Under government rules established by President George W. Bush, the defense secretary is required to fly on military aircraft, which are outfitted with secure communication links to the White House and Pentagon.

Under the same rules, Panetta must reimburse the government for what it would cost for a round-trip commercial flight to the same destination — usually a fraction of the expense of operating a military plane.

The Associated Press reported this month that Panetta had reimbursed the government about $17,000 for 27 personal trips since becoming Pentagon chief. The AP calculated that the expense of operating Panetta’s military aircraft — usually an Air Force C-37A — totaled about $860,000 for those trips.

It costs the Pentagon about $3,200 per hour to operate a C-37A on Panetta’s trips, according to the AP. Defense officials said the expense of Panetta’s individual flights can vary, depending on the number of staff and crew members who accompany him and the itinerary. The defense secretary often schedules stops for official business at military bases while en route to California or on the way back to the Pentagon.

The C-37A is similar to a Gulfstream business jet. It is considerably smaller than the Air Force’s E-4B, or National Airborne Operations Center, a modified Boeing 747 that Panetta flies when traveling overseas. He does not use that aircraft when going home for the weekend.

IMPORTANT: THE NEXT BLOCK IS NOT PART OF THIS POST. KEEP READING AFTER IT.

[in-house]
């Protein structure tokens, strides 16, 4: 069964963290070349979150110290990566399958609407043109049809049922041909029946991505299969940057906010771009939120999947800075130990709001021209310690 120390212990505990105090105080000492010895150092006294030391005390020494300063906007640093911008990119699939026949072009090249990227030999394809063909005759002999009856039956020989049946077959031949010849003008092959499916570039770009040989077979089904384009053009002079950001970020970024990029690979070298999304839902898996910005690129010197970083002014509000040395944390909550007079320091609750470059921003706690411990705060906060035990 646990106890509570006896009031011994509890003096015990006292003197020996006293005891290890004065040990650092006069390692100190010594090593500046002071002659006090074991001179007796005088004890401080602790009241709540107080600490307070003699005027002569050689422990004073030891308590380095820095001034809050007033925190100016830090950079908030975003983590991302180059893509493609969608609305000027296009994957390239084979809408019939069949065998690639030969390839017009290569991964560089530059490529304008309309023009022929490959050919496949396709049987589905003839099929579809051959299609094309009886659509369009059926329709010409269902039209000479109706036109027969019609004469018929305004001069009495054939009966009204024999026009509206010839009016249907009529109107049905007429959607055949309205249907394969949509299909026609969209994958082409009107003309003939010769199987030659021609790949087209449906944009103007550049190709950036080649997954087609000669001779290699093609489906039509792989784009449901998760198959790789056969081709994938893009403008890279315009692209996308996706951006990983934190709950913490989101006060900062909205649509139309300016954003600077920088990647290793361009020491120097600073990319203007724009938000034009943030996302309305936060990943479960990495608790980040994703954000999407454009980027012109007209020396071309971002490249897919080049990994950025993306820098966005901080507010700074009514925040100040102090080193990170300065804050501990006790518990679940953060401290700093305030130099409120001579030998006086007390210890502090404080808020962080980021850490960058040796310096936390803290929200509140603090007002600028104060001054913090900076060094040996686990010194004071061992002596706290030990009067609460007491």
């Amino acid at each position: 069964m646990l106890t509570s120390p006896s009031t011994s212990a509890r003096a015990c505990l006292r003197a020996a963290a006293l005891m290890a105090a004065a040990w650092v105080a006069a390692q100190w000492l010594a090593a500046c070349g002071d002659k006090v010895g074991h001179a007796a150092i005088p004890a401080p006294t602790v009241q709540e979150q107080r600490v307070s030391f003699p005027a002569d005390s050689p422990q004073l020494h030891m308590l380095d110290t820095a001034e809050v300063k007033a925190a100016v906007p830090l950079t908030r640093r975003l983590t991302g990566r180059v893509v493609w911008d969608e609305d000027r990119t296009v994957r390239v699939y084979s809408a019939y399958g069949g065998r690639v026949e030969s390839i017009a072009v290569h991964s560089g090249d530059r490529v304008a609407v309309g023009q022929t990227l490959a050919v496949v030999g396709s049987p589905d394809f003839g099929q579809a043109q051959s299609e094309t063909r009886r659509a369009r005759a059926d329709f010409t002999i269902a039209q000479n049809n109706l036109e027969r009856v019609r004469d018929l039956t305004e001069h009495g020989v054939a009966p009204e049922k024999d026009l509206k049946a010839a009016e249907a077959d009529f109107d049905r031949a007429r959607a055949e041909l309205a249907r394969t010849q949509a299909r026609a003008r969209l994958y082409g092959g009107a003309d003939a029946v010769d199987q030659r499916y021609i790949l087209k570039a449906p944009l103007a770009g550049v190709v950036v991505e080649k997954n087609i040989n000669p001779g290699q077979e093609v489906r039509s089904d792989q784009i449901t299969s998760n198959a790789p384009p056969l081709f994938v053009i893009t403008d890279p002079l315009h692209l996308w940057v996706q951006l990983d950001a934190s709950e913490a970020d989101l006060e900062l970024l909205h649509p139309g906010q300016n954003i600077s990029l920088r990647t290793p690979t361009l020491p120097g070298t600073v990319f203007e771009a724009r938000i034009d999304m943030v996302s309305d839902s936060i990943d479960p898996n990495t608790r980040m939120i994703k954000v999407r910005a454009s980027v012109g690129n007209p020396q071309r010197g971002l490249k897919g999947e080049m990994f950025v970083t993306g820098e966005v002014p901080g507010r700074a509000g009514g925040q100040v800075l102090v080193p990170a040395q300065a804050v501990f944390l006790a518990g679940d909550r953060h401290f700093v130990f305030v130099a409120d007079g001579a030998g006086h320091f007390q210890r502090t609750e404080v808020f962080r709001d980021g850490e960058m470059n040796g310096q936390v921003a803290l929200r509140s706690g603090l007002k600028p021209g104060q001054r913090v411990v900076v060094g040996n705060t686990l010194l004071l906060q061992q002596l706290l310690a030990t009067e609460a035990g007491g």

Although Panetta said he regrets the cost to taxpayers, he told reporters that he is open to “alternatives here that I can look at, that might possibly be able to save funds and, at the same time, be able to fulfill my responsibilities not only to my job but to my family.”

George Little, a Pentagon spokesman, said Panetta was “always concerned about costs” and has asked defense officials whether there are cheaper options that would enable him to travel with secure communication links.

“No one wants the secretary of defense making decisions on classified military operations from the middle seat on a crowded commercial jet,” Little said.

At a joint news conference with Panetta, Army Gen. Martin E. Dempsey, the chairman of the Joint Chiefs of Staff, volunteered that the defense secretary is hardly slacking off back home on the weekends.

“Let me help the boss here,” Dempsey said. “He doesn’t get much rest in California, based on the number of times I know that I’m in contact with him.”